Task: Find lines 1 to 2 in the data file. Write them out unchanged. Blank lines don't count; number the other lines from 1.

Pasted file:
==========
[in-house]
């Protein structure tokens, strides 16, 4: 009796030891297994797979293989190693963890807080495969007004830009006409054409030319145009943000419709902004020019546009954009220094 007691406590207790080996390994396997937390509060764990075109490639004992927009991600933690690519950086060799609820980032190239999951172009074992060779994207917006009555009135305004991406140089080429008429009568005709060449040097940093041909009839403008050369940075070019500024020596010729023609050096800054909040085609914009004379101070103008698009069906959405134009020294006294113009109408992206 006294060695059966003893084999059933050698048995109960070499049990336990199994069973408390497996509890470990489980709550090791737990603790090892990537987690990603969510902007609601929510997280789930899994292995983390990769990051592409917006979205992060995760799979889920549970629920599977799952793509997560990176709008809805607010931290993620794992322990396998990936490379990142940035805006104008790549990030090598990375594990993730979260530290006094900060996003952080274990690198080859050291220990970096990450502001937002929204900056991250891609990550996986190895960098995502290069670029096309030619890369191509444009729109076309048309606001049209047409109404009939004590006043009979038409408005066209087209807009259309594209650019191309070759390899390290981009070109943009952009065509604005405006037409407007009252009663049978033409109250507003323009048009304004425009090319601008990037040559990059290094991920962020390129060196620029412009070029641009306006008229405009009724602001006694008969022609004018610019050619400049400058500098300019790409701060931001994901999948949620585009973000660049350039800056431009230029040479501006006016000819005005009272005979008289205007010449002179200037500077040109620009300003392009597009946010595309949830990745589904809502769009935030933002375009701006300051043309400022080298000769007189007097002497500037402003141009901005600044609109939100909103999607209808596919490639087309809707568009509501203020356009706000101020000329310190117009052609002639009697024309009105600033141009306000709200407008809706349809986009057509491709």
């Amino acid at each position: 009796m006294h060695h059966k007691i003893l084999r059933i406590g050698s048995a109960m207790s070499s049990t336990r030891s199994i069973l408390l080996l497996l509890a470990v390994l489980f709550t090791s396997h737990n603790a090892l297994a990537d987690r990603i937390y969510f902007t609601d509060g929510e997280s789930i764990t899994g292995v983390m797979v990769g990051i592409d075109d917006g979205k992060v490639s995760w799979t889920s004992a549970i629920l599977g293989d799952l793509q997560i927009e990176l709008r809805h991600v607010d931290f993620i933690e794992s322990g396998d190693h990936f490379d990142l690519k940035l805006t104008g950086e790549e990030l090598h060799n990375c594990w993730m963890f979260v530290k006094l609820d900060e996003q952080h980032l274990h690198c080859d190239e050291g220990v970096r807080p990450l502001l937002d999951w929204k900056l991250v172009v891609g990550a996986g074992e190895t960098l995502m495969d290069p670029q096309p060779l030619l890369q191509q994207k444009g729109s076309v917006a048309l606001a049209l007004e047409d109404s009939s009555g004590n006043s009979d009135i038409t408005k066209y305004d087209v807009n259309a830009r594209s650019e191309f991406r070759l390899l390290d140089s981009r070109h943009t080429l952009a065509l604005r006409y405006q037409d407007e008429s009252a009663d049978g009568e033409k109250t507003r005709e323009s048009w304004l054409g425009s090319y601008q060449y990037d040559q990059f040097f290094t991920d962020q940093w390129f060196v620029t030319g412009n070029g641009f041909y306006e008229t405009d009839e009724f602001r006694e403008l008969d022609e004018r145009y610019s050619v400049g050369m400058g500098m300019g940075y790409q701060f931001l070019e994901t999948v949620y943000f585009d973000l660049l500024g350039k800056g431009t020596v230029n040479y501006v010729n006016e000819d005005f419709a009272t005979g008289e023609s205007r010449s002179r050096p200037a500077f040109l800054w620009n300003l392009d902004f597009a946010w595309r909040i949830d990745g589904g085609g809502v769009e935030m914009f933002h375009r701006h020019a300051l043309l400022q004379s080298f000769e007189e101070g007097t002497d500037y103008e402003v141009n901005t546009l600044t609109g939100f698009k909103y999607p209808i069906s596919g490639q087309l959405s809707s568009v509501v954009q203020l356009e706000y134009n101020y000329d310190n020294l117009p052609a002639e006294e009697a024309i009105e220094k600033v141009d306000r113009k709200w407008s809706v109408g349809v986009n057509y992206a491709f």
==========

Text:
[in-house]
């Protein structure tokens, strides 16, 4: 009796030891297994797979293989190693963890807080495969007004830009006409054409030319145009943000419709902004020019546009954009220094 007691406590207790080996390994396997937390509060764990075109490639004992927009991600933690690519950086060799609820980032190239999951172009074992060779994207917006009555009135305004991406140089080429008429009568005709060449040097940093041909009839403008050369940075070019500024020596010729023609050096800054909040085609914009004379101070103008698009069906959405134009020294006294113009109408992206 006294060695059966003893084999059933050698048995109960070499049990336990199994069973408390497996509890470990489980709550090791737990603790090892990537987690990603969510902007609601929510997280789930899994292995983390990769990051592409917006979205992060995760799979889920549970629920599977799952793509997560990176709008809805607010931290993620794992322990396998990936490379990142940035805006104008790549990030090598990375594990993730979260530290006094900060996003952080274990690198080859050291220990970096990450502001937002929204900056991250891609990550996986190895960098995502290069670029096309030619890369191509444009729109076309048309606001049209047409109404009939004590006043009979038409408005066209087209807009259309594209650019191309070759390899390290981009070109943009952009065509604005405006037409407007009252009663049978033409109250507003323009048009304004425009090319601008990037040559990059290094991920962020390129060196620029412009070029641009306006008229405009009724602001006694008969022609004018610019050619400049400058500098300019790409701060931001994901999948949620585009973000660049350039800056431009230029040479501006006016000819005005009272005979008289205007010449002179200037500077040109620009300003392009597009946010595309949830990745589904809502769009935030933002375009701006300051043309400022080298000769007189007097002497500037402003141009901005600044609109939100909103999607209808596919490639087309809707568009509501203020356009706000101020000329310190117009052609002639009697024309009105600033141009306000709200407008809706349809986009057509491709």